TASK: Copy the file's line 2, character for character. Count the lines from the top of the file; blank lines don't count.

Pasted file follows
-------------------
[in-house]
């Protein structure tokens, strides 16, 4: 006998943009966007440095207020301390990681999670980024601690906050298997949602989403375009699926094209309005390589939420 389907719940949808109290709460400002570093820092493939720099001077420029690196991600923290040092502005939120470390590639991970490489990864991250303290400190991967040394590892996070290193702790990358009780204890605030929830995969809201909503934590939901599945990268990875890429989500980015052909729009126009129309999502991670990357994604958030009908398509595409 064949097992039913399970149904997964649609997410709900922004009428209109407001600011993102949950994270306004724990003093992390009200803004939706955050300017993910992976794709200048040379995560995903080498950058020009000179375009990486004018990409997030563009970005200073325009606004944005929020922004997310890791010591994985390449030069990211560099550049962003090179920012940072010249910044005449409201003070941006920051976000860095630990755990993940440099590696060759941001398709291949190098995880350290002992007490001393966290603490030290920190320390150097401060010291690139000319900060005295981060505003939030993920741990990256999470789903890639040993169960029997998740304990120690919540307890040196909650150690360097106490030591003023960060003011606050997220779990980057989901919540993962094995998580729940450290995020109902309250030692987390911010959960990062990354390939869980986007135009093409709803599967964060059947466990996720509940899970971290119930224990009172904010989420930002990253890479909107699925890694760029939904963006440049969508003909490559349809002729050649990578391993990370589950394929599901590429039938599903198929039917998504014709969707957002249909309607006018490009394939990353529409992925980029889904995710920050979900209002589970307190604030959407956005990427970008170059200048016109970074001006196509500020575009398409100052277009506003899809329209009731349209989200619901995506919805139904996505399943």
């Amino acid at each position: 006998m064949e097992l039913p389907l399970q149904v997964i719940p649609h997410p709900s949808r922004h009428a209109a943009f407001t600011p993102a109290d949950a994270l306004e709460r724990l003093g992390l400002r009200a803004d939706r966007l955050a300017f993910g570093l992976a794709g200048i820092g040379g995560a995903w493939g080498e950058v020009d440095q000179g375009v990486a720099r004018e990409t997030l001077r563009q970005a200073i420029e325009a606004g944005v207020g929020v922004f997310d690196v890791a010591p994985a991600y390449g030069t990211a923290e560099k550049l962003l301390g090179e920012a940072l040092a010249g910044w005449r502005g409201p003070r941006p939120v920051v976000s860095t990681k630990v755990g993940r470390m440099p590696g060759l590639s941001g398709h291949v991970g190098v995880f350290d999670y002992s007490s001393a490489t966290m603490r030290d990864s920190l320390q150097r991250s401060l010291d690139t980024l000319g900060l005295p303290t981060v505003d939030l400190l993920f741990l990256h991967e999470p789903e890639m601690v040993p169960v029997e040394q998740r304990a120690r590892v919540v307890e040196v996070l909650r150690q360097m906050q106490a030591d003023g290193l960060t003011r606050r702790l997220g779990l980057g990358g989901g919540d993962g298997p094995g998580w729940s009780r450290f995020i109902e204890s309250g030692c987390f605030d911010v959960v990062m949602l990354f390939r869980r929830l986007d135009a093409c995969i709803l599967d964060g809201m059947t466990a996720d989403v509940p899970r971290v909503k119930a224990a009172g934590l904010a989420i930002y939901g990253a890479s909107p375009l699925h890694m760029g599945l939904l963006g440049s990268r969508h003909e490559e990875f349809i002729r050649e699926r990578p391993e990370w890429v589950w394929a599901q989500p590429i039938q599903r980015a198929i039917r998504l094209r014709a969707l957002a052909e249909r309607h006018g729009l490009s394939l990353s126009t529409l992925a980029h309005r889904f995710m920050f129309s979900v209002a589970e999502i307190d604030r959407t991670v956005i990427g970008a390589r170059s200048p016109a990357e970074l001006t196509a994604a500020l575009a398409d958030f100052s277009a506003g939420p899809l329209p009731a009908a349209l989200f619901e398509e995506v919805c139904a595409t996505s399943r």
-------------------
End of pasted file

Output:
């Protein structure tokens, strides 16, 4: 006998943009966007440095207020301390990681999670980024601690906050298997949602989403375009699926094209309005390589939420 389907719940949808109290709460400002570093820092493939720099001077420029690196991600923290040092502005939120470390590639991970490489990864991250303290400190991967040394590892996070290193702790990358009780204890605030929830995969809201909503934590939901599945990268990875890429989500980015052909729009126009129309999502991670990357994604958030009908398509595409 064949097992039913399970149904997964649609997410709900922004009428209109407001600011993102949950994270306004724990003093992390009200803004939706955050300017993910992976794709200048040379995560995903080498950058020009000179375009990486004018990409997030563009970005200073325009606004944005929020922004997310890791010591994985390449030069990211560099550049962003090179920012940072010249910044005449409201003070941006920051976000860095630990755990993940440099590696060759941001398709291949190098995880350290002992007490001393966290603490030290920190320390150097401060010291690139000319900060005295981060505003939030993920741990990256999470789903890639040993169960029997998740304990120690919540307890040196909650150690360097106490030591003023960060003011606050997220779990980057989901919540993962094995998580729940450290995020109902309250030692987390911010959960990062990354390939869980986007135009093409709803599967964060059947466990996720509940899970971290119930224990009172904010989420930002990253890479909107699925890694760029939904963006440049969508003909490559349809002729050649990578391993990370589950394929599901590429039938599903198929039917998504014709969707957002249909309607006018490009394939990353529409992925980029889904995710920050979900209002589970307190604030959407956005990427970008170059200048016109970074001006196509500020575009398409100052277009506003899809329209009731349209989200619901995506919805139904996505399943």